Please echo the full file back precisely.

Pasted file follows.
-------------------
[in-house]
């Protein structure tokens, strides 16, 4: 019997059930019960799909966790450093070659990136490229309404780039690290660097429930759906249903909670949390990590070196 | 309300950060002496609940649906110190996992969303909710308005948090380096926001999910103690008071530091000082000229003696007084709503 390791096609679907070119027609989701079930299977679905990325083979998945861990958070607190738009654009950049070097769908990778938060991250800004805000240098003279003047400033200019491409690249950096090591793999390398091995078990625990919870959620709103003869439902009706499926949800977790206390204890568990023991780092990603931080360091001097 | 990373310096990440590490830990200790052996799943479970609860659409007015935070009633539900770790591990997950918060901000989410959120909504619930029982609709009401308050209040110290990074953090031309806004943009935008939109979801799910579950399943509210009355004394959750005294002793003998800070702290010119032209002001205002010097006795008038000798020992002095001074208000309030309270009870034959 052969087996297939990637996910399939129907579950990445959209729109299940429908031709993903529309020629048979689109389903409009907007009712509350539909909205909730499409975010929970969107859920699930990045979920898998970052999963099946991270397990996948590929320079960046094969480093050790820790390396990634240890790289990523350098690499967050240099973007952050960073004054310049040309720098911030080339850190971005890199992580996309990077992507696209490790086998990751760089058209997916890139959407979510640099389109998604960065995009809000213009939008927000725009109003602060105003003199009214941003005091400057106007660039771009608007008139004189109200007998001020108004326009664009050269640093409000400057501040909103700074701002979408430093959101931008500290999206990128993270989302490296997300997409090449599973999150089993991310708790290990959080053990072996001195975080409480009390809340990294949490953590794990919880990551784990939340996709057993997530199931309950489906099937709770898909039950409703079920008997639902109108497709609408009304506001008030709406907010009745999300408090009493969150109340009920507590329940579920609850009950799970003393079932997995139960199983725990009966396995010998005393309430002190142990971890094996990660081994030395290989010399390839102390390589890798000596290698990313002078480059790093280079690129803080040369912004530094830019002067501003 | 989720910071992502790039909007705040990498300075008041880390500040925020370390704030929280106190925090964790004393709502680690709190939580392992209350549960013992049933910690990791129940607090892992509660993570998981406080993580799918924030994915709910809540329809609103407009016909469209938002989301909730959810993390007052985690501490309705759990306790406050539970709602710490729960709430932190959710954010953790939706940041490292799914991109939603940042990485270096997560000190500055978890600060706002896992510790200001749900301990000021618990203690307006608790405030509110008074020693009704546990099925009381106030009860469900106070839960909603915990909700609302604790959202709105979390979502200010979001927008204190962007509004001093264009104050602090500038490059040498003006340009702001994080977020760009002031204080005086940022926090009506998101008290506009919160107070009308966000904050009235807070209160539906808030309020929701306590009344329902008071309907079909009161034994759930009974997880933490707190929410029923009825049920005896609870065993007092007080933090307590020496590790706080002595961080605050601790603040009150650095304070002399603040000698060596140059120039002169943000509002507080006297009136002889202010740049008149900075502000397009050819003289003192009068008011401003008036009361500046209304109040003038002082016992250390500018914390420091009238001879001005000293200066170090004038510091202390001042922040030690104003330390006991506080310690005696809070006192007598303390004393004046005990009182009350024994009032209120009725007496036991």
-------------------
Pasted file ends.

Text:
[in-house]
């Protein structure tokens, strides 16, 4: 019997059930019960799909966790450093070659990136490229309404780039690290660097429930759906249903909670949390990590070196 | 309300950060002496609940649906110190996992969303909710308005948090380096926001999910103690008071530091000082000229003696007084709503 390791096609679907070119027609989701079930299977679905990325083979998945861990958070607190738009654009950049070097769908990778938060991250800004805000240098003279003047400033200019491409690249950096090591793999390398091995078990625990919870959620709103003869439902009706499926949800977790206390204890568990023991780092990603931080360091001097 | 990373310096990440590490830990200790052996799943479970609860659409007015935070009633539900770790591990997950918060901000989410959120909504619930029982609709009401308050209040110290990074953090031309806004943009935008939109979801799910579950399943509210009355004394959750005294002793003998800070702290010119032209002001205002010097006795008038000798020992002095001074208000309030309270009870034959 052969087996297939990637996910399939129907579950990445959209729109299940429908031709993903529309020629048979689109389903409009907007009712509350539909909205909730499409975010929970969107859920699930990045979920898998970052999963099946991270397990996948590929320079960046094969480093050790820790390396990634240890790289990523350098690499967050240099973007952050960073004054310049040309720098911030080339850190971005890199992580996309990077992507696209490790086998990751760089058209997916890139959407979510640099389109998604960065995009809000213009939008927000725009109003602060105003003199009214941003005091400057106007660039771009608007008139004189109200007998001020108004326009664009050269640093409000400057501040909103700074701002979408430093959101931008500290999206990128993270989302490296997300997409090449599973999150089993991310708790290990959080053990072996001195975080409480009390809340990294949490953590794990919880990551784990939340996709057993997530199931309950489906099937709770898909039950409703079920008997639902109108497709609408009304506001008030709406907010009745999300408090009493969150109340009920507590329940579920609850009950799970003393079932997995139960199983725990009966396995010998005393309430002190142990971890094996990660081994030395290989010399390839102390390589890798000596290698990313002078480059790093280079690129803080040369912004530094830019002067501003 | 989720910071992502790039909007705040990498300075008041880390500040925020370390704030929280106190925090964790004393709502680690709190939580392992209350549960013992049933910690990791129940607090892992509660993570998981406080993580799918924030994915709910809540329809609103407009016909469209938002989301909730959810993390007052985690501490309705759990306790406050539970709602710490729960709430932190959710954010953790939706940041490292799914991109939603940042990485270096997560000190500055978890600060706002896992510790200001749900301990000021618990203690307006608790405030509110008074020693009704546990099925009381106030009860469900106070839960909603915990909700609302604790959202709105979390979502200010979001927008204190962007509004001093264009104050602090500038490059040498003006340009702001994080977020760009002031204080005086940022926090009506998101008290506009919160107070009308966000904050009235807070209160539906808030309020929701306590009344329902008071309907079909009161034994759930009974997880933490707190929410029923009825049920005896609870065993007092007080933090307590020496590790706080002595961080605050601790603040009150650095304070002399603040000698060596140059120039002169943000509002507080006297009136002889202010740049008149900075502000397009050819003289003192009068008011401003008036009361500046209304109040003038002082016992250390500018914390420091009238001879001005000293200066170090004038510091202390001042922040030690104003330390006991506080310690005696809070006192007598303390004393004046005990009182009350024994009032209120009725007496036991």